A special public performance of Azad will be held at Harvard University on Sept. 21, followed by venues in Berlin, New York City and Yerevan. Azad is a multimedia theatrical experience that weaves personal history, social justice and the resilient spirit of humanity. It features ancient Karagöz shadow puppets, indigenous Middle Eastern folk music and oral storytelling.
Following A Thousand and One Nights as a universal map for healing trauma, Azad highlights the transformative friendship between Armenian artist Sona Tatoyan and jailed Turkish humanitarian Osman Kavala. A visceral, multi-generational journey through Aleppo, Azad takes viewers from the Armenian Genocide to the Syrian war, offering the power of creation as a remedy for hate and destruction.
Azad (“free” in Armenian, Farsi and Kurdish) is a kaleidoscopic story within a story within a story, centered on a storyteller’s discovery of her great-great-grandfather’s handmade Karagöz shadow puppets in Aleppo during the Syrian war, a century after he salvaged his family and art from the Armenian Genocide.
When Tatoyan unearths a trunk in the attic of her abandoned family home, filled with Abkar Knadjian’s Karagöz and ancient magic tricks, she encounters his life and art, along with the ghosts of generations of family members long gone. At the same time, she grapples with the recent indictment – and possible life sentence in prison – of her dear friend and patron, Turkish human rights activist Osman Kavala.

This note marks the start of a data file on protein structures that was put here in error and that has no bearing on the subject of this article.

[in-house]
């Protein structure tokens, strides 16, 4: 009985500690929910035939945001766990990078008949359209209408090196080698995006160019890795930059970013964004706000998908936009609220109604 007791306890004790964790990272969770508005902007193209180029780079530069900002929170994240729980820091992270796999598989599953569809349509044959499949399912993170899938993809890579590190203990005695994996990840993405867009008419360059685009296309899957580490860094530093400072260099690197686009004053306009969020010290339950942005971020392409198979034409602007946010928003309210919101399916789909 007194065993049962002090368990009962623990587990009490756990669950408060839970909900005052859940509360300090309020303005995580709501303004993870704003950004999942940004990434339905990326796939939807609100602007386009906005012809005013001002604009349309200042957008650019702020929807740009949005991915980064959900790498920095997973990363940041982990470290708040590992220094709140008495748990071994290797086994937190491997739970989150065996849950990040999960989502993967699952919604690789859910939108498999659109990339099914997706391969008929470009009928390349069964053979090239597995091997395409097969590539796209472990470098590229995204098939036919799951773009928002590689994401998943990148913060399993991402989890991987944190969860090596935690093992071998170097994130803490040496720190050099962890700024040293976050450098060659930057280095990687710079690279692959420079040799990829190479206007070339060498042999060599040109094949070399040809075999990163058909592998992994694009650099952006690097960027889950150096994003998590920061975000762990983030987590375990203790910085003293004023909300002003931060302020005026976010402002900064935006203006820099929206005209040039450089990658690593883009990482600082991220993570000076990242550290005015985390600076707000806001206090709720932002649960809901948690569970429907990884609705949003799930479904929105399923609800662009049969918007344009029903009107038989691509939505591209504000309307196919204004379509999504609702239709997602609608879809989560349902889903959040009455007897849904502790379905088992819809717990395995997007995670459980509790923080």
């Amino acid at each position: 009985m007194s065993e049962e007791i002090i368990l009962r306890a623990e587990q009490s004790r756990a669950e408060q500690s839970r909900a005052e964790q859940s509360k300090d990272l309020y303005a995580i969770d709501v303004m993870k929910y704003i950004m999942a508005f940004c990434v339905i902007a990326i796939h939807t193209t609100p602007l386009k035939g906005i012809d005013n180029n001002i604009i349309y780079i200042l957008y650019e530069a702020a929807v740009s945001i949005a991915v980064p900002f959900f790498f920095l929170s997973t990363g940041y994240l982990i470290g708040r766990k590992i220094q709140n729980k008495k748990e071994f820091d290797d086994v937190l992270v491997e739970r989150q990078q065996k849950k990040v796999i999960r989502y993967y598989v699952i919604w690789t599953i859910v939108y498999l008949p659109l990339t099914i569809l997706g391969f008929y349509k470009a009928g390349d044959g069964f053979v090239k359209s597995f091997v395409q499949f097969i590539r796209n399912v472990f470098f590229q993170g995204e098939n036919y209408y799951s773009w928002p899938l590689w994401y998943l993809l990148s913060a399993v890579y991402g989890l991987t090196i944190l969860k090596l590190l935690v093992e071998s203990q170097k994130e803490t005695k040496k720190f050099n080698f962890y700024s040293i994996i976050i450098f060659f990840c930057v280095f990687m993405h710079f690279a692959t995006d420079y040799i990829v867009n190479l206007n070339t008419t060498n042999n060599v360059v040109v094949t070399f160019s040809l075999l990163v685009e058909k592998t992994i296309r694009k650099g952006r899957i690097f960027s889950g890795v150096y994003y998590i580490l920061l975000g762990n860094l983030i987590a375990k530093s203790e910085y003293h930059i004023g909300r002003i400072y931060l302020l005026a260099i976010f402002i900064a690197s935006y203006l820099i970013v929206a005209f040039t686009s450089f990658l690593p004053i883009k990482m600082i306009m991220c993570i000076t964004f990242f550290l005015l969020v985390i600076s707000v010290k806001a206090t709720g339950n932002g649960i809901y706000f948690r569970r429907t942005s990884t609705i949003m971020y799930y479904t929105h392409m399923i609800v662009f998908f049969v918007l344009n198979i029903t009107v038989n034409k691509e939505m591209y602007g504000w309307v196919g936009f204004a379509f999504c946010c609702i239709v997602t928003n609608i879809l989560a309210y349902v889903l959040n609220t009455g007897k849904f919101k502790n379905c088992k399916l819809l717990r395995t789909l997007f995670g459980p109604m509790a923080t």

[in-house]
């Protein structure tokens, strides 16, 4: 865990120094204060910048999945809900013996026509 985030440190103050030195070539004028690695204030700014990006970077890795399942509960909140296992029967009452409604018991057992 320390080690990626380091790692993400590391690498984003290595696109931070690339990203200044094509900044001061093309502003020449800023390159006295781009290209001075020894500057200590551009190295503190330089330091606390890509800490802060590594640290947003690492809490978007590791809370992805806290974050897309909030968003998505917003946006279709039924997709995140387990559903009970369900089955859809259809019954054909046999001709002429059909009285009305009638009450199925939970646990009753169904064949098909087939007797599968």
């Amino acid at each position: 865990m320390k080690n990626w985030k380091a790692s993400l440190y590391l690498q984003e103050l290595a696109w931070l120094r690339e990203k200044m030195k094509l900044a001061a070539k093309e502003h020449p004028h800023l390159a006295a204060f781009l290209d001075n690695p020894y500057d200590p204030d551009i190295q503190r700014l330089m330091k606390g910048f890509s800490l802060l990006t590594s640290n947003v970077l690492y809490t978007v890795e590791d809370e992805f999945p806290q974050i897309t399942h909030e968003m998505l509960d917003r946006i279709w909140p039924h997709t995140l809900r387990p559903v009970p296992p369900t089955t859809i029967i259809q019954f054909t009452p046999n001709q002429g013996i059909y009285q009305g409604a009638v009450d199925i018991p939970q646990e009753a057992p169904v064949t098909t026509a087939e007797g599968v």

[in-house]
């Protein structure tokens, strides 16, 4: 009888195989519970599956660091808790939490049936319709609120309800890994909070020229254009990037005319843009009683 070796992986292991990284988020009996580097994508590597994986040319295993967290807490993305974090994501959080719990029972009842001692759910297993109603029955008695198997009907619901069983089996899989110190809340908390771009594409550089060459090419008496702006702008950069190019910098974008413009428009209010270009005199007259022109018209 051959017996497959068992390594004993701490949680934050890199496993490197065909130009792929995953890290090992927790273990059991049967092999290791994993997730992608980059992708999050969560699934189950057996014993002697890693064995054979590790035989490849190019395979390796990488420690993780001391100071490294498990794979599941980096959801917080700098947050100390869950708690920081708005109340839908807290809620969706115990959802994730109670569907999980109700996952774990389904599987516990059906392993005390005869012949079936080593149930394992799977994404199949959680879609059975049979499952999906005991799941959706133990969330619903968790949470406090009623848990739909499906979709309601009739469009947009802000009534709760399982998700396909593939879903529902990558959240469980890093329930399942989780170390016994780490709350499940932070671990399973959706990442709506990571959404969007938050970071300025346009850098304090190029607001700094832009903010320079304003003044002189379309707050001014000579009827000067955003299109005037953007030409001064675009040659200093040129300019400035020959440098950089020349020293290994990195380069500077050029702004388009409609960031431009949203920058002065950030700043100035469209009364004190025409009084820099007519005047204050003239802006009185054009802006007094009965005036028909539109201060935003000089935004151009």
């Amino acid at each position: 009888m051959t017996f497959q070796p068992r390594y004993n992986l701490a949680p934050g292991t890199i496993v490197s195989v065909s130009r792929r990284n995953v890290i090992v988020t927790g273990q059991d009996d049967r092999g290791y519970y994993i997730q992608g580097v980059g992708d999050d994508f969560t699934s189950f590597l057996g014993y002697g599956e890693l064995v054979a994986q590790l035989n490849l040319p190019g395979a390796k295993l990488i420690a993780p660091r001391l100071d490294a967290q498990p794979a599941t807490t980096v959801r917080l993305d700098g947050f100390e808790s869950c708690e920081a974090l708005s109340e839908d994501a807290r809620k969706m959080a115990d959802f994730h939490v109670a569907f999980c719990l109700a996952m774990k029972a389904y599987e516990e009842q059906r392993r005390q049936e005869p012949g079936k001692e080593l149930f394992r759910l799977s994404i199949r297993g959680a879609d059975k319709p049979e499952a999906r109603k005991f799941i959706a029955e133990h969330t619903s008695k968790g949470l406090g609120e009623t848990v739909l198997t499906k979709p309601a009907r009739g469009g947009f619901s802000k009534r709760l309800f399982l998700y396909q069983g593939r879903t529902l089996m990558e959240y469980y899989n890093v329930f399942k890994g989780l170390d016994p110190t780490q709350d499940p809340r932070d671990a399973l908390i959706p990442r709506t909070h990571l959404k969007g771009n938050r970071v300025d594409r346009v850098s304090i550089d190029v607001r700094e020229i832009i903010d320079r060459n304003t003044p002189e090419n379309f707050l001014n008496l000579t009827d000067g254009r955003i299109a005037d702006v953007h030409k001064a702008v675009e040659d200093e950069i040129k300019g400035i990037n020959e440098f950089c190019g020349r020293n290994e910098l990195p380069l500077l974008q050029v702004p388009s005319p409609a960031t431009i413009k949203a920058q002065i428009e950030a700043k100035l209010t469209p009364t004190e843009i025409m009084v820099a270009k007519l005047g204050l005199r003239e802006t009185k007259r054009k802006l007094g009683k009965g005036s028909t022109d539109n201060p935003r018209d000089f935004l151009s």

Amidst this backdrop of pain and loss, she discovers A Thousand and One Nights. At the heart of this cornerstone of Middle Eastern literature is another storyteller, ScherAzad (the bold, brilliant weaver of tales who counters destruction with creation), who catalyzes an epiphany for Tatoyan: A Thousand and One Nights is a story of how trauma transpires and how it is healed.
As a first-generation Syrian-Armenian-American theater and film artist, Tatoyan is always conscious of how the Western imagination sees the Middle East: an unstable place of war, dictatorships, subjugated women, backward thinking and natural disasters. Yet the genesis of all modern storytelling, A Thousand and One Nights, is a work of Middle Eastern literature, and its genius has inspired creators around the world, from Gabriel Garcia Marquez to Guillermo del Toro to Angela Carter.
Tatoyan never knew her great-great-grandfather personally, but through his puppets, she reframed her legacy and understanding of the lands of her roots—as a place of intertwined magic and stories, wisdom and healing, alongside layers of trauma. Azad is a quantum collaboration between Tatoyan and her great-great-grandfather. An intergenerational conversation across a painful space-time. A magical healing spell to remember: when we surrender to the constant play of shadow and light, we are free.
RSVP online to see Azad at Harvard University on September 21, 2023. The event is free and open to all. Doors open at 5:30 p.m., and the performance starts at 6 p.m.